How are B.C. households managing their finances through COVID-19? Part I

From April through July 2020, BCBC produced four surveys and several blogs exploring how large businesses were managing through the first phase of the COVID-19 pandemic (see Survey One Part 1, Part 2, Part 3, Survey Two, Survey Three and Survey Four).

Recently, BCBC took the opportunity to explore how the pandemic is impacting households’ finances.[1] In our November 24 survey of 1,008 households across B.C. (among respondents who are members of the Angus Reid Forum) we asked the following:

Since the start of the COVID-19 pandemic in mid-March, have you made any of the following financial adjustments?

B.C. households have made many changes to their finances

Figure 1 provides the results. Over two-thirds of B.C. households have made one or more adjustments to their finances due to COVID-19.[2] Among households that have made changes, the most common responses were:

  • “Cut spending on non-essential goods and services” - 41% of households;
  • “Deferred or cancelled a planned major purchase” – 30%;
  • “Received the Canada Emergency Response Benefit (CERB)” – 17%;
  • “Held more liquid assets (e.g. cash) than normal” – 14%; and
  • “Received other emergency government benefits” – 12%.

Other actions include selling assets to generate cash flow and/or making extra loan repayments to reduce outstanding loan balances. About one-in-twenty households have moved or renovated their principal place of residence to make life easier during COVID-19. Similarly, about one-in-twenty households have deferred mortgage payments. Less common actions were the deferral of rent payments or defaulting on loans.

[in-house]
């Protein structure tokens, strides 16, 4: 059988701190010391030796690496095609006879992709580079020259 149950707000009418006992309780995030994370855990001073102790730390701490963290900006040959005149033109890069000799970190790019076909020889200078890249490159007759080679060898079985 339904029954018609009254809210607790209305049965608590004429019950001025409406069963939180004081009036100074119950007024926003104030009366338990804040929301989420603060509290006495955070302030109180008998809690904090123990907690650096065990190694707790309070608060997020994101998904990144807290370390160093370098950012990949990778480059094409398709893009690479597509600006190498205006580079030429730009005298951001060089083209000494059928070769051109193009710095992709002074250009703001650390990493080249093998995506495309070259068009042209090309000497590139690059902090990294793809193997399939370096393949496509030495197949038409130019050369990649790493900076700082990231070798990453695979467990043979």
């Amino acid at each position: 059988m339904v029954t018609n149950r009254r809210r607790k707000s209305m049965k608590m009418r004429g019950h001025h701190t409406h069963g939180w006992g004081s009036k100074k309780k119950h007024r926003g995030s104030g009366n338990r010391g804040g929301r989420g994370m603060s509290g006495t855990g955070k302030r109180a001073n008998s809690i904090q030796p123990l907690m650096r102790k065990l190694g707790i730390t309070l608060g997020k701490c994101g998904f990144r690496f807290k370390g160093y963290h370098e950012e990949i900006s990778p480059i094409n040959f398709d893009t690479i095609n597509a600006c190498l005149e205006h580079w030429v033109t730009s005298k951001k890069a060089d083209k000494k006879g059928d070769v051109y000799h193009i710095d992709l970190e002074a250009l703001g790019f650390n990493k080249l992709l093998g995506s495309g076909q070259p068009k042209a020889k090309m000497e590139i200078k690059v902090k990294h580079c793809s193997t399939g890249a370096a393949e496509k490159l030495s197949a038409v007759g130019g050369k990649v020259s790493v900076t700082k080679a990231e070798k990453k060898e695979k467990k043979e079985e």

Figure 1

Roughly one-in-six B.C. households say they relied on the CERB

One of the striking statistics that emerges is the high proportion of British Columbians who have relied on emergency government benefits during COVID-19. My colleague, Ken Peacock, has examined this issue here. Figure 2 shows the survey responses by region, gender, age, income, and education.

Overall, 17% of B.C. households say they relied on the Canada Emergency Response Benefit (CERB) and 12% relied on other government emergency benefits:

  • Men and women relied on the CERB in similar proportions;
  • Young-/middle-aged households were the most reliant on the CERB. Young households also depended heavily upon other benefits; and
  • Low-/middle-income households were the most reliant on the CERB. Low income households were also the most reliant on other benefits.

Figure 2


The B.C. economy has been hard hit by the COVID-19 pandemic. Many households have had to cut spending or defer planned major purchases, or have become more conservative in respect of their balance sheet. A sizable proportion of B.C. households have relied on the CERB and other emergency government benefits since mid-March.

A future blog will look at the overall responses in more detail.

[1] A survey conducted among a representative sample of n=1,008 British Columbians (age 18+ years.) who are members of the Angus Reid Forum. The sample frame was balanced and weighted on age, gender, region, and education. The survey was conducted in English from November 24-25, 2020. For comparison purposes only, a probability sample of this size would yield a margin of error of +/- 3.09 percentage points, 19 times of out 20.

[2] About 30% of households cited “None of the above” (and 2% of households said “other”), leaving around two-thirds of households citing at least one modification to their financial arrangements due to COVID-19.